A dental restoration can restore, renew and even replace teeth that are in bad shape. They are often used to repair teeth that have been lost, decayed or even slightly damaged from a chip or a crown. However, with all dental restorations, comes the possibility that it may not work, which is why it is…
When Is a Dental Restoration Needed?
The term, “dental restoration,” encompasses a variety of procedures from which anyone, not just individuals with missing or broken teeth, can benefit. Restorative dentistry may entail filling a tooth, placing a crown, installing a bridge, or replacing missing teeth. Due to the broad definition of the term, many people wonder when a dental restoration is necessary. While the answer to that varies from person to person, there are some common conditions that demand a restoration more frequently than others.
Signs it is time for a dental restoration
Most people know when it is time to see a dentist. However, not many are able to gauge the extent of a tooth issue, much less determine what procedure is necessary to fix it. There are telltale signs a person can look for, though, that can tell them restorative dentistry is needed.
Decay is the most common reason dentists perform restorative dentistry. When a patient has a cavity, a dentist will scrape out the damaged portion of the tooth and fill the hollowed section with a filling material. There are several filling material options, including silver amalgam, gold, composite resin, and porcelain. Materials vary in color, price, and durability.
Tooth erosion occurs when the teeth are commonly subjected to acid. Acidic beverages, such as wine and soda, are the most common culprits of tooth erosion, but health conditions, like acid reflux and eating disorders, can also cause the teeth to erode over time.
Erosion is a particularly troublesome problem, as it does not just hit one tooth at a time. If allowed to continue without proper dental restoration, erosion can reshape the whole mouth and alter one’s bite. Depending on the extent of enamel loss, a dental professional may restore eroded teeth with bonding or crowns.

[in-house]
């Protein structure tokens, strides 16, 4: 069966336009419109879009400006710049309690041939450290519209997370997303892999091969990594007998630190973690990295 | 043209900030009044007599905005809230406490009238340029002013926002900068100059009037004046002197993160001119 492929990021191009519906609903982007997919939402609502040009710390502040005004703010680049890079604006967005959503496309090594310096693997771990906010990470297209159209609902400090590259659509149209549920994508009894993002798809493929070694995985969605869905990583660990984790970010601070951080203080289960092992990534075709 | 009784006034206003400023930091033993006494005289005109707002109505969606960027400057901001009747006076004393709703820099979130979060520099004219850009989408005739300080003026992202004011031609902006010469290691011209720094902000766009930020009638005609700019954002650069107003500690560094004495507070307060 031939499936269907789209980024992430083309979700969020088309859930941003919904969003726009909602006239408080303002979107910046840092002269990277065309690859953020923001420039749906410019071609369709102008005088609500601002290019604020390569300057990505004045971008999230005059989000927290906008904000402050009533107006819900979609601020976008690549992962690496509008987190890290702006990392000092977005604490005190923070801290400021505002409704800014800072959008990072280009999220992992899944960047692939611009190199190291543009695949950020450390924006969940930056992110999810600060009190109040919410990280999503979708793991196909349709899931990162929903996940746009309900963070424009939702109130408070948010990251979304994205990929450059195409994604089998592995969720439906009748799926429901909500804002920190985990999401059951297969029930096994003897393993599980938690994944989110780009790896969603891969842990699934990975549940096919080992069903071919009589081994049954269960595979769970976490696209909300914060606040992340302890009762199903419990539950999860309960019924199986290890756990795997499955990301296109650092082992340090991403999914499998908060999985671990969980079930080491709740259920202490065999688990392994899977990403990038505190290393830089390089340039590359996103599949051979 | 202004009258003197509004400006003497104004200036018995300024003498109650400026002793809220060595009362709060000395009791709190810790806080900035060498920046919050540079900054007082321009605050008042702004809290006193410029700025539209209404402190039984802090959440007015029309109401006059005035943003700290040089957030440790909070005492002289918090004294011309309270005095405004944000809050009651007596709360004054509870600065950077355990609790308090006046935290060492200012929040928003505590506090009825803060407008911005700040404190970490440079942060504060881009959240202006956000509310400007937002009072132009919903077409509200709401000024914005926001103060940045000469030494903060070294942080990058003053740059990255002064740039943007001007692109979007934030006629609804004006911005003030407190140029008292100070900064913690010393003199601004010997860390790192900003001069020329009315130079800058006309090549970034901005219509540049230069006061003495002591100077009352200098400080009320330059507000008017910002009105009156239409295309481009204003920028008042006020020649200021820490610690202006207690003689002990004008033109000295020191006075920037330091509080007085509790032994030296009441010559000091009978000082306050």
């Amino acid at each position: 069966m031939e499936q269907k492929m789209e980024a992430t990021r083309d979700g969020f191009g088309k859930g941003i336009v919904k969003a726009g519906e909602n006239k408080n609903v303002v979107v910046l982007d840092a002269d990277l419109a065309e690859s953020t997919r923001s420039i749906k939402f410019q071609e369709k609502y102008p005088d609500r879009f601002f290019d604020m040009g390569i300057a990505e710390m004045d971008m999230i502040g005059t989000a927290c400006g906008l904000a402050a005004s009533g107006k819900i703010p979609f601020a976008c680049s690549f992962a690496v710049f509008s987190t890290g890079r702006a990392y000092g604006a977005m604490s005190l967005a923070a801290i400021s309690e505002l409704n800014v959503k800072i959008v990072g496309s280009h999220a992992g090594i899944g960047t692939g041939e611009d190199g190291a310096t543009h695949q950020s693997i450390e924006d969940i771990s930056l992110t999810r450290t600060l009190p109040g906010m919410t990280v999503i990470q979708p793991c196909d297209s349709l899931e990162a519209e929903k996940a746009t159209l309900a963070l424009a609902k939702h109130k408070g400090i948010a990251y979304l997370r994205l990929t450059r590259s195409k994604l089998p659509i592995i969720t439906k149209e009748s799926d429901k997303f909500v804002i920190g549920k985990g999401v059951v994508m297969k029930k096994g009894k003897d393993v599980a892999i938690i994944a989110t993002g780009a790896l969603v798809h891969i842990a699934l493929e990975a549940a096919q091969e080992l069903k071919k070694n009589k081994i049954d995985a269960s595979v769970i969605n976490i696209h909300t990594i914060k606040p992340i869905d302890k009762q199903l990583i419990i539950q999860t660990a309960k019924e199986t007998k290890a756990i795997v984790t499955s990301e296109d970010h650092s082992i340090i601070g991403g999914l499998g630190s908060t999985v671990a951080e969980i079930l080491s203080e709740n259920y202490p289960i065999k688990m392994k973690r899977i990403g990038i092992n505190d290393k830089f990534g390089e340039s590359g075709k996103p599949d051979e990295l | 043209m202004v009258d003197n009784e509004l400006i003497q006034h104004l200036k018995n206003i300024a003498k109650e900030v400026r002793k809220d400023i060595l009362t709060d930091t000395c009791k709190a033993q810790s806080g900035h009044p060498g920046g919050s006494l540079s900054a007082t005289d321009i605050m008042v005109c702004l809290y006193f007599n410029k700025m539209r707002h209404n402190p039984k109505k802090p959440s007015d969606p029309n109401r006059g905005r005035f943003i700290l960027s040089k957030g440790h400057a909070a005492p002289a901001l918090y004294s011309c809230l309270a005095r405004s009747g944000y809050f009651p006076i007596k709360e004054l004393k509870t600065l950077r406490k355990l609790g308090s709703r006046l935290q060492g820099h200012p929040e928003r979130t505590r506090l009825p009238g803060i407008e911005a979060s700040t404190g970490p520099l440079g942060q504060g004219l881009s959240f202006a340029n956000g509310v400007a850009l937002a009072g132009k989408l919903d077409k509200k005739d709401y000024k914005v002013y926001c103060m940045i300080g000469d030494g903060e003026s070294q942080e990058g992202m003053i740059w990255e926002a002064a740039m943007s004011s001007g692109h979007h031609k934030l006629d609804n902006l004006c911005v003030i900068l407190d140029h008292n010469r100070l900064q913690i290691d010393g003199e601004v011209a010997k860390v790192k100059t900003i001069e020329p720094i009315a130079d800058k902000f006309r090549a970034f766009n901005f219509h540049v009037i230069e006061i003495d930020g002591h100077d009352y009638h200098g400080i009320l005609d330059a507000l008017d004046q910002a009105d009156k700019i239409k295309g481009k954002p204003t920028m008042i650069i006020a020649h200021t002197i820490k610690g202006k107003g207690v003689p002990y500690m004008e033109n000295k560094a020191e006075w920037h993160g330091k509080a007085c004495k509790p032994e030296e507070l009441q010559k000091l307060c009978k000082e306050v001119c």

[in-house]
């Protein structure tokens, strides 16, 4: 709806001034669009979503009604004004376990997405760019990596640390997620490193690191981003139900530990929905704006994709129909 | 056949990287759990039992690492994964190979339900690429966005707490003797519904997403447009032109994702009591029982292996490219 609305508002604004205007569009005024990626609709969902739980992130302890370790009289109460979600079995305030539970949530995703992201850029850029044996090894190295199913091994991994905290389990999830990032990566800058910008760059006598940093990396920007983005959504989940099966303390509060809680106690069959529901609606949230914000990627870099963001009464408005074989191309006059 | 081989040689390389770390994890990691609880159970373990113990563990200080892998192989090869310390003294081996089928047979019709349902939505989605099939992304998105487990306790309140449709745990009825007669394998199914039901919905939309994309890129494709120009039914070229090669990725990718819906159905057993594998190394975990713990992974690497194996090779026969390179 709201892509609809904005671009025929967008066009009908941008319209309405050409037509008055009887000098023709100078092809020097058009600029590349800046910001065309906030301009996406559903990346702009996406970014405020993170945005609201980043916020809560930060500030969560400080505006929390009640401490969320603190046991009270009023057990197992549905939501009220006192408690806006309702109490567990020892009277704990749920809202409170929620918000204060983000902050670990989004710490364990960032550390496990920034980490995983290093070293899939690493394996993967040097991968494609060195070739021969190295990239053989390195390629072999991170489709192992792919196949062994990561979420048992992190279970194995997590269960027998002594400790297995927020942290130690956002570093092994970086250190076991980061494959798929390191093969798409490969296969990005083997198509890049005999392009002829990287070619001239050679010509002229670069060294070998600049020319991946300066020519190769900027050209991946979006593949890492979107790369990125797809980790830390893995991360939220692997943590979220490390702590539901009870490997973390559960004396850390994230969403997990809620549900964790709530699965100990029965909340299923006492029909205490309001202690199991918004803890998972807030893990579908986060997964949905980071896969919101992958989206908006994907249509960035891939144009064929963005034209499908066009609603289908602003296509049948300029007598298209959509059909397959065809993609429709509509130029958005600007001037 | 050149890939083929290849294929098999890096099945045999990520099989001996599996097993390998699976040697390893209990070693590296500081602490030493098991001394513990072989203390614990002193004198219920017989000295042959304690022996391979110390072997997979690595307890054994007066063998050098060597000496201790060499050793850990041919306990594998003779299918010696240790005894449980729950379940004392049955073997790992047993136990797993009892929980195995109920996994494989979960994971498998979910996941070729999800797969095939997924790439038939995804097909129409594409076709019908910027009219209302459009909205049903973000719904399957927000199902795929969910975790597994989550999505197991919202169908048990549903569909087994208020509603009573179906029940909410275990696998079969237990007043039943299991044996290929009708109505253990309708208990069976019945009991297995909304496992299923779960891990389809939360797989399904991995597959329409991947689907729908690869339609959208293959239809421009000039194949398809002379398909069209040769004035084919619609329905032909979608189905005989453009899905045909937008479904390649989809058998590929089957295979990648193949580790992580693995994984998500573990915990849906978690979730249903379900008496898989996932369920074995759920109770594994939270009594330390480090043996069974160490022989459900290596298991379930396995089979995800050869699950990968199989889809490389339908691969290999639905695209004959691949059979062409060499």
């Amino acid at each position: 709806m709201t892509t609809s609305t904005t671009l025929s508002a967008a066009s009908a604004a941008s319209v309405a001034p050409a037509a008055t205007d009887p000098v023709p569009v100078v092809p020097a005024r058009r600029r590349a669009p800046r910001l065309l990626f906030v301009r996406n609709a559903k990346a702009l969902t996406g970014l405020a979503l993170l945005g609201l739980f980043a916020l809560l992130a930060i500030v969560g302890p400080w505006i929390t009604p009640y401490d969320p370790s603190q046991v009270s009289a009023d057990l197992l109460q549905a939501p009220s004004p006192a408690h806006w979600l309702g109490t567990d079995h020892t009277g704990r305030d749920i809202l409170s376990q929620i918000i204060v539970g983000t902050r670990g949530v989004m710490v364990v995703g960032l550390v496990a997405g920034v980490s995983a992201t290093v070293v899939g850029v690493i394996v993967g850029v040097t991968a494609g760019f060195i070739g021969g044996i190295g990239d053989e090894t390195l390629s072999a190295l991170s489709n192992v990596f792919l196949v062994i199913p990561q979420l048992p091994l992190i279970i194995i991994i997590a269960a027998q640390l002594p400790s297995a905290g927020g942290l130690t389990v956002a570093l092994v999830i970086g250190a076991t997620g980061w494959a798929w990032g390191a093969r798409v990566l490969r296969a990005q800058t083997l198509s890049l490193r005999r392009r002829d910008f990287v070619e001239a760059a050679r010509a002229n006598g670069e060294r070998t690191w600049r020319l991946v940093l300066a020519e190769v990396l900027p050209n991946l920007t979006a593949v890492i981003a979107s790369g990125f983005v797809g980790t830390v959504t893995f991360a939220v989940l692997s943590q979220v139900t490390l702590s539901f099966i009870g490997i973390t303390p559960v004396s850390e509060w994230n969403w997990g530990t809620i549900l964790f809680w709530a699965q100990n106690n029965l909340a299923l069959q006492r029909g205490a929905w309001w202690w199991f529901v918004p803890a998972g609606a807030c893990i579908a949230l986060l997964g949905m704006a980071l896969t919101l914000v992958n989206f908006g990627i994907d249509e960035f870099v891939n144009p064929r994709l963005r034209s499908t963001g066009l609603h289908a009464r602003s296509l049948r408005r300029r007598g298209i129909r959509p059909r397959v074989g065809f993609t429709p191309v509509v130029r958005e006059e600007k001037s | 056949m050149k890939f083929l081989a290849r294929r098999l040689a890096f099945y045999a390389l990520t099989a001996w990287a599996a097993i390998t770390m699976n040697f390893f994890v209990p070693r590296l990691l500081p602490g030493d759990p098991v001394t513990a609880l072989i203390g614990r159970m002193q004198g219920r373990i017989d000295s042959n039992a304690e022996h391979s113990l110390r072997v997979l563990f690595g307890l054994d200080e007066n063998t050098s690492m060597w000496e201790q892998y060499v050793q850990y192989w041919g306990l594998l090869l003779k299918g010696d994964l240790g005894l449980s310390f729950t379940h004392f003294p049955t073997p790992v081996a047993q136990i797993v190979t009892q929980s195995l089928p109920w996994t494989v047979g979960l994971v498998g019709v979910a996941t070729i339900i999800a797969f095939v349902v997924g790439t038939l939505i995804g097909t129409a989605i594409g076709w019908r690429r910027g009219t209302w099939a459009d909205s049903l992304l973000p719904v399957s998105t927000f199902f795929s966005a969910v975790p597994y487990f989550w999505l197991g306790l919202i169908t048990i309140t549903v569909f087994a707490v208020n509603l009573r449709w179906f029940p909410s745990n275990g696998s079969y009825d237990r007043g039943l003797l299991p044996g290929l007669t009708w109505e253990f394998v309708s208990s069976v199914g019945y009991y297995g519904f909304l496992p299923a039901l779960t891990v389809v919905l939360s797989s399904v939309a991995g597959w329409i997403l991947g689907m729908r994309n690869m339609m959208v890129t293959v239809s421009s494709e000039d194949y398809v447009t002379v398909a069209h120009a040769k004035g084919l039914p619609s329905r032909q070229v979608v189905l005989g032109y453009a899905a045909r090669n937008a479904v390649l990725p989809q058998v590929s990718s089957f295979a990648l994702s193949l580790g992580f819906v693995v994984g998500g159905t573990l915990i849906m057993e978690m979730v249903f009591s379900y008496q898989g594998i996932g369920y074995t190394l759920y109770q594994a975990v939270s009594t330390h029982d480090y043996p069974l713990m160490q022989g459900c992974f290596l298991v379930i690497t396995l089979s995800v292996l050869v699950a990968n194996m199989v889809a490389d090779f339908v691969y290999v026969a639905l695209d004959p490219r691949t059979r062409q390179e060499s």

Gum disease is another issue that can affect the whole mouth and cause the progressive deterioration of the teeth and eventual jawbone. Gum disease in its early stages can be reversed with a professional cleaning and good oral hygiene habits. However, once it progresses, the condition may require surgery, bone or tissue grafts, and/or tissue regeneration.
Cracks or chips
Teeth can chip, break, or crack for any number of reasons, including chewing on something hard, grinding, and trauma. Some cracks are more severe than others and can cause sensitivity, pain, and swelling, while others produce no symptoms at all. Depending on the severity of the issue, a dentist may recommend a filling, bonding, crown, root canal, or, in the worst-case scenario, extraction.
A missing tooth is the most obvious sign a person requires a dental restoration. Individuals today have several options for replacing missing teeth, including bridges, partial dentures, and implants. The most cost-effective and practical solution depends on how many teeth are missing, the health of the surrounding teeth, and the patient’s overall health.
Several conditions or issues may necessitate a dental restoration. The best thing a person can do if they experience any oral health issues is to schedule a visit with a local dentist who can determine the best course of treatment.
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